The climate around increasing Black homeownership varies from state to state, Jordan says. “Washington state is going full bore, working closely with regional and local governments to advance very exciting strategies, and then you have other states where this is not a conversation at all.”
Neighborhoods with cultural and historical significance to Black communities can be transformed in unwanted ways by gentrification. Jordan observes that very few governments are investing resources to stabilize ownership, such as access to legal resources for estate planning or transfer of property that could act as a buffer against predatory activity.
The Twin Cities Program to Boost Black Homeownership
An estimated six million Black Americans migrated from the South to states in the North, Midwest and West between 1910 and 1970. The desire to escape the South’s oppressive Jim Crow laws was a primary force driving this “Great Migration.”
However, as this movement occurred, redlining and restrictive covenants were being entrenched in the North, says Chris Coleman, president and CEO of Twin Cities Habitat for Humanity. The legacy of these practices is deeply felt in the metro area.
The homeownership rate for “foundational” Black families (descendants of enslaved Africans) is 20 percent or less, Coleman says, compared to 75 percent for white families. The gap is far above the current national average of 29 percent, not what an outside observer would expect in a metropolitan area consistently ranked as among the most liberal in the country.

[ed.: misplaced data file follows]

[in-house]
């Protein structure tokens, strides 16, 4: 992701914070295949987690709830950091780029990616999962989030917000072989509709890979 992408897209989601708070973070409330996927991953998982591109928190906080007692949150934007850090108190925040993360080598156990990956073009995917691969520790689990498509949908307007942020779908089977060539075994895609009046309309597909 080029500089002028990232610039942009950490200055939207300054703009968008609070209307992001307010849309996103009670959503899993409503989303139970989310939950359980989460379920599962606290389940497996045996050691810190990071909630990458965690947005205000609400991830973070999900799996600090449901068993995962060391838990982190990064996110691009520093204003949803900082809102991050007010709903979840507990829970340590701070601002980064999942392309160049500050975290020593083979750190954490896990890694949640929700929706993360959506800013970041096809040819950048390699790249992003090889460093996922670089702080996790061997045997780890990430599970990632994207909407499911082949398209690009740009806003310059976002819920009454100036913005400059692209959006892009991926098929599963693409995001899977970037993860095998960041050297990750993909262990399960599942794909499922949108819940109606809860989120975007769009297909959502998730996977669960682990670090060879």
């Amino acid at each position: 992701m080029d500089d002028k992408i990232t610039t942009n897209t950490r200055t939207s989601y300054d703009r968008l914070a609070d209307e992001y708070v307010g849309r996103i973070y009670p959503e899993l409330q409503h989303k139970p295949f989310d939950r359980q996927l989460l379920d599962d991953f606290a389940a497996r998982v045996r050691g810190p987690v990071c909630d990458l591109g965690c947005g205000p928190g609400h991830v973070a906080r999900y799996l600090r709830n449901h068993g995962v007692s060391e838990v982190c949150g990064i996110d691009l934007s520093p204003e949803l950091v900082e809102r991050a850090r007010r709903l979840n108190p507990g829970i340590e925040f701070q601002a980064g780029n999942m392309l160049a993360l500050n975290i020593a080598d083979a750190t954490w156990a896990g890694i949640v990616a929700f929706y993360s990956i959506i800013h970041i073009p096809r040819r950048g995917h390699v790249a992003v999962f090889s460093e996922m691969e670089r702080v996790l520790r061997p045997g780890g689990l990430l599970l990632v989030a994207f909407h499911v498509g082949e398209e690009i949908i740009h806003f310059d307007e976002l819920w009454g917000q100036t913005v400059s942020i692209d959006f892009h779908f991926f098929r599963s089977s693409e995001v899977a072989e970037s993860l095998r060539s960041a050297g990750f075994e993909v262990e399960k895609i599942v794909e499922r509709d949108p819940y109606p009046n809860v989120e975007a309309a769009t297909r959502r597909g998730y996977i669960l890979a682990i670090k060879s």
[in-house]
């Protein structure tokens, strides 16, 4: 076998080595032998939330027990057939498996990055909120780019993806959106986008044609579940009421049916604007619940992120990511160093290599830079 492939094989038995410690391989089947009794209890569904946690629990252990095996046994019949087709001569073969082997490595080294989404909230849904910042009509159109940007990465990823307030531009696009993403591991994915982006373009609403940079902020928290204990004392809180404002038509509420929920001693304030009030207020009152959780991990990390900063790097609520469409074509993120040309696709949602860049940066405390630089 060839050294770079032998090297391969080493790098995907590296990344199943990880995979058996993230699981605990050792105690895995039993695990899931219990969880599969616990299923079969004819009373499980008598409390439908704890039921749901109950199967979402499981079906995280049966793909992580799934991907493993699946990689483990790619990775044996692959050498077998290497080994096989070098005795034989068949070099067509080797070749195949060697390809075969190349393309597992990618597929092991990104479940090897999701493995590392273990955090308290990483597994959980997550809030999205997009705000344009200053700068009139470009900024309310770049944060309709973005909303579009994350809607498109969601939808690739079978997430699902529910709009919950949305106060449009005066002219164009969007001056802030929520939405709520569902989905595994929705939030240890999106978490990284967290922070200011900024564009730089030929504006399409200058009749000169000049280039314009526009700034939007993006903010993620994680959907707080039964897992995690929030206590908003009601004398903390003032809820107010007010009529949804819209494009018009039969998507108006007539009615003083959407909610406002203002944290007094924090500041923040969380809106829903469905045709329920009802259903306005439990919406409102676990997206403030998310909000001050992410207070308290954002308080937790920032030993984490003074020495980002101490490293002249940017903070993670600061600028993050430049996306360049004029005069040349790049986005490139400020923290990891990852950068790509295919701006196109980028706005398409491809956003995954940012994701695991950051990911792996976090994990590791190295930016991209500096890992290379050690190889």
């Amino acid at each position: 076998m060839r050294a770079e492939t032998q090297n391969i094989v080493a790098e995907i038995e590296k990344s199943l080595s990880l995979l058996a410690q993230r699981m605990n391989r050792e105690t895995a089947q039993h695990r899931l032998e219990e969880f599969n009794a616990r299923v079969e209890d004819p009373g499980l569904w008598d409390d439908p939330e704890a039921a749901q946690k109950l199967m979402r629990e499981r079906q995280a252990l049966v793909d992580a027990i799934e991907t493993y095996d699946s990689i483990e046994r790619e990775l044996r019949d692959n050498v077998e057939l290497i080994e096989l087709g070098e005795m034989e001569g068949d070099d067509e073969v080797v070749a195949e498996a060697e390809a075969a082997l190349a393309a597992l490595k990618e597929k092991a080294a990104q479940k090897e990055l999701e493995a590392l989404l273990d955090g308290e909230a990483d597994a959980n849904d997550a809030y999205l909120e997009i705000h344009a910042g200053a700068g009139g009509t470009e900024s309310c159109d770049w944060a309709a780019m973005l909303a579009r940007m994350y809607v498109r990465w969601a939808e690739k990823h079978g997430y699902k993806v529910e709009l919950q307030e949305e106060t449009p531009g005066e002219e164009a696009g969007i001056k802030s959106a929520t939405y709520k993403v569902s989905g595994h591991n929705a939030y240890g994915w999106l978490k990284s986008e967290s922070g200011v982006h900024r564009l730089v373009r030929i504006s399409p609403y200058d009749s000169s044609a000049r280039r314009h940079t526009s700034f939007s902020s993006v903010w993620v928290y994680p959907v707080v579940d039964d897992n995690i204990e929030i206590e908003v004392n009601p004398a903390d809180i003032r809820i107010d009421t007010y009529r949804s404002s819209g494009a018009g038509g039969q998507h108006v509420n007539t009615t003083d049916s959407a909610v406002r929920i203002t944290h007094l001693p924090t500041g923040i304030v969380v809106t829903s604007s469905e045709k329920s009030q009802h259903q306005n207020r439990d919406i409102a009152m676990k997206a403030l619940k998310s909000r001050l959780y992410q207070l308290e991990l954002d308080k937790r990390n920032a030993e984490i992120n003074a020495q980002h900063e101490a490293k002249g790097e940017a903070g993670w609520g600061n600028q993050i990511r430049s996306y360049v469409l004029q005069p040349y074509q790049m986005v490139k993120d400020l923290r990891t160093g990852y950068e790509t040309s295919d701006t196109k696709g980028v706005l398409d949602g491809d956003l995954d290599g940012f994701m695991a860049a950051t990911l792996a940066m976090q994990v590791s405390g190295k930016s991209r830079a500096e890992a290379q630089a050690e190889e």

Habitat Twin Cities had long focused on helping families of color become homeowners, and they accounted for 85 percent or more of the residents they served. Several years ago, they discovered something unexpected: more than 60 percent were East and West Africa immigrants, and fewer than 10 percent were foundational Black Americans.
In 2020, Twin Cities hired a researcher to conduct a study of barriers to Black homeownership in its community. This revealed a strong need for less stringent mortgage criteria and assistance in preparing for homeownership from coaches “who looked like and represented them.”
The program Twin Cities developed to address these factors has been buoyed by its portion of the MacKenzie Scott donation and assistance available from the city of St. Paul, where Coleman served as mayor for 12 years.
Restoring Lost Opportunity